It’s a protest so peaceful, passing joggers, tourists and selfie-posers hardly notice it’s taking place. On the last Sunday of each month in 2017, an anonymous string quartet assembles outside the U.S. Capitol to perform an interpolation of “Hail, Columbia,” a song originally composed for George Washington’s inauguration in 1789 — and each time they gather to play, notes are expunged from the score.
The music itself is understated, but the metaphor isn’t: As the first year of Donald Trump’s presidency unfurls, the patriotic song disintegrates into silence. The piece is called “Columbia Diminuendo,” and it’s the work of Hays and Ryan Holladay, two Virginia-raised brothers who previously composed a handful of site-specific works for the Mall under the name Bluebrain.
In 2010, the Holladays organized an enchanting “Cherry Blossom Boombox Walk,” an interactive performance that ended near the Tidal Basin in a shower of pink petals. And in 2011, they released “The Mall,” an astonishing, still-ahead-of-its-time iPhone app that uses GPS technology to trigger different pieces of music based on the listener’s physical location. Now, with the help of Washington’s Transformer gallery, the brothers — who have since relocated to California — are staging a more sobering experience that utilizes the Mall as a space for public protest and private contemplation.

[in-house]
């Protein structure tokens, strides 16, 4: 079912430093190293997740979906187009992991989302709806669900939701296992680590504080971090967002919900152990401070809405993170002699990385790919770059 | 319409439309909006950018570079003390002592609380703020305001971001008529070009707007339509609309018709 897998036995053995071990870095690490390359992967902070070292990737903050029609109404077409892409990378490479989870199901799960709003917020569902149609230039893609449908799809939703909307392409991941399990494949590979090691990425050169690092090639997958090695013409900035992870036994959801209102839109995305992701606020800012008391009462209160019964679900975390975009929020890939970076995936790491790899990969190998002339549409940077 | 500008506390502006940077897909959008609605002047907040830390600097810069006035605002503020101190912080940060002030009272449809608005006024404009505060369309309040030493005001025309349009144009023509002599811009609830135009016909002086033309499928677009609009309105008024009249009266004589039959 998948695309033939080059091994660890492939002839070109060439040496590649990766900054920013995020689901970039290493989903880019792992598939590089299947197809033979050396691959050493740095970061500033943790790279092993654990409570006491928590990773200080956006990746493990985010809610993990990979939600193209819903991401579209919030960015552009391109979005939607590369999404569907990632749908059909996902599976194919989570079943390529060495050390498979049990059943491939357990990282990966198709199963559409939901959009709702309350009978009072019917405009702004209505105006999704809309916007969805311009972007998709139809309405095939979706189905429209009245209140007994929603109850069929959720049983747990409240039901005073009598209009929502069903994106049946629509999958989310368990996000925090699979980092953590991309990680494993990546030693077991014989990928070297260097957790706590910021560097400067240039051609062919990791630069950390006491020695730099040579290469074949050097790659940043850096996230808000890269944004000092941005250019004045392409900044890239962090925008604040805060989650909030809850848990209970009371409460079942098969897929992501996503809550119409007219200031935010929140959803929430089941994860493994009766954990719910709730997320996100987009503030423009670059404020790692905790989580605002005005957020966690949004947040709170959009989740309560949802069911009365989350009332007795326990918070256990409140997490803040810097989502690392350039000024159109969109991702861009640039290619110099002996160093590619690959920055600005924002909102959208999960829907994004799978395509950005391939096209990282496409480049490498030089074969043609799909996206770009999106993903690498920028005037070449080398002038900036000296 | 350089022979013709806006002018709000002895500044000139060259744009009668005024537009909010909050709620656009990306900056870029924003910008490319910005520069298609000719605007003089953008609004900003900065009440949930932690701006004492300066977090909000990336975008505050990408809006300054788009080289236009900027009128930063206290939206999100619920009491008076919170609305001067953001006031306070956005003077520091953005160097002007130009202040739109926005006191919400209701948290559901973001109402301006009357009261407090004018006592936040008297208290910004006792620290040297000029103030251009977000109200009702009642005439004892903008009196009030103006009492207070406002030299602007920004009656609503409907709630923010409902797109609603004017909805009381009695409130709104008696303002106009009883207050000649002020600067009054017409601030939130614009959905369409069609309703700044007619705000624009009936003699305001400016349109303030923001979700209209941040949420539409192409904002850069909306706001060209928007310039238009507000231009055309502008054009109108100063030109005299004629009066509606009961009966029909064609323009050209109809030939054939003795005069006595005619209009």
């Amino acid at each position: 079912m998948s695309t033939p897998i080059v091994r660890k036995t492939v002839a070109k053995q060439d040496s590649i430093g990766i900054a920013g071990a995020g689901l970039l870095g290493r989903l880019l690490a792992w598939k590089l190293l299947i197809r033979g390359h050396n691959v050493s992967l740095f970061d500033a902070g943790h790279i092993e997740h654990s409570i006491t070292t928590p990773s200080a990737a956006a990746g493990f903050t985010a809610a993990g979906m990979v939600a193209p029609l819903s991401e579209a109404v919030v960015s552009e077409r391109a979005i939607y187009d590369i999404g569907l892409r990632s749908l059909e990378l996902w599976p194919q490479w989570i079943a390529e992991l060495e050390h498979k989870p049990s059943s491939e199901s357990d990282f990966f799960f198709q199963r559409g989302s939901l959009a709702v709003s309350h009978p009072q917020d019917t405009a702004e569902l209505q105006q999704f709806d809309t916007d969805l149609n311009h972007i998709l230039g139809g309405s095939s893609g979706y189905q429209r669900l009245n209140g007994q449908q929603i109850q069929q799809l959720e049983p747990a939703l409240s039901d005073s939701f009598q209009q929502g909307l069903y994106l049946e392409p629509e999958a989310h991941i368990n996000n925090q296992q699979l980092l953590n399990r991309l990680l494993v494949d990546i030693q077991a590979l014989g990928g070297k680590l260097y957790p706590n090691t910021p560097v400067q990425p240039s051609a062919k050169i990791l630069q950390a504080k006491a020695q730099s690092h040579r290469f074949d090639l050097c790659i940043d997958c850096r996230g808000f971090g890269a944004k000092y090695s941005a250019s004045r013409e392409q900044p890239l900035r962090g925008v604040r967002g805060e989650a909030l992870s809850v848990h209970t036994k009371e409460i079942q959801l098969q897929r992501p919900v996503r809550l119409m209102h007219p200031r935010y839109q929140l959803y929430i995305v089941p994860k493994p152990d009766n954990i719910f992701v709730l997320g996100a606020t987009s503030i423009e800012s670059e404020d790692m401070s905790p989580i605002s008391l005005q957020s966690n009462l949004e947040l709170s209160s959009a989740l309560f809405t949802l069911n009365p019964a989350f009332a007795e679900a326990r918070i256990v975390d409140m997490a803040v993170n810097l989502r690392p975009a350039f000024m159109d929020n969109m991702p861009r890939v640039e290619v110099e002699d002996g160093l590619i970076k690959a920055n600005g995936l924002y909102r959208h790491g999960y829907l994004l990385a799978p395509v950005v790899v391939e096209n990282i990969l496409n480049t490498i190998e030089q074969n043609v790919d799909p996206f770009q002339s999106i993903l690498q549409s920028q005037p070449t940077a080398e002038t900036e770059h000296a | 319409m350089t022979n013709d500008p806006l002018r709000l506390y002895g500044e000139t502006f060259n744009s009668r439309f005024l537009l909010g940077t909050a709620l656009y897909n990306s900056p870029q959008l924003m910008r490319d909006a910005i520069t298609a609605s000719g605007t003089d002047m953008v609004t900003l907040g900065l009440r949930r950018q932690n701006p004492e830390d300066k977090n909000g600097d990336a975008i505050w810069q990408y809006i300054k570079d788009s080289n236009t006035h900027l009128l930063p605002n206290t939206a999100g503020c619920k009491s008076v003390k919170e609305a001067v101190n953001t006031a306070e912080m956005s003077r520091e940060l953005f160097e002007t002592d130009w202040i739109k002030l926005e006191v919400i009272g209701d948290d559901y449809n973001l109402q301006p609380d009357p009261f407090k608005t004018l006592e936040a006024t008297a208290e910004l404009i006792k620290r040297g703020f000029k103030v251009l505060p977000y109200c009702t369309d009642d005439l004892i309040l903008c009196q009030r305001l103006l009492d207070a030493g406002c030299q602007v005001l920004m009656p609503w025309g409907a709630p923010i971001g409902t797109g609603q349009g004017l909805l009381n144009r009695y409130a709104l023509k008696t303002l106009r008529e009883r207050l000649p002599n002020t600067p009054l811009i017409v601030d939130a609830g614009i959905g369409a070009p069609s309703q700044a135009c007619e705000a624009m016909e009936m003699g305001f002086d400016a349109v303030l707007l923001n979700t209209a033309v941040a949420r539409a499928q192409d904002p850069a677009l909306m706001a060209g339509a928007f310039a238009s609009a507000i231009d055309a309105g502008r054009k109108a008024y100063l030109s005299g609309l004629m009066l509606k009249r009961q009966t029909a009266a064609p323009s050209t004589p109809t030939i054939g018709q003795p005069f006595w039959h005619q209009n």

“One of the ideas behind this was to create an opportunity for people convene and share a different emotion than outrage,” Ryan Holladay says of the project. “The primal scream that we’re seeing is vital and important, but we wanted to create a platform for people to express something different — people coming together around something that’s reflective.”
“Columbia Diminuendo” will be performed Sunday at noon — and again at noon on the last Sunday of every month for the duration of 2017 — near the Ulysses S. Grant Memorial, First Street NW. Updates on Twitter: @transformerdc. hrholladay.com. Free.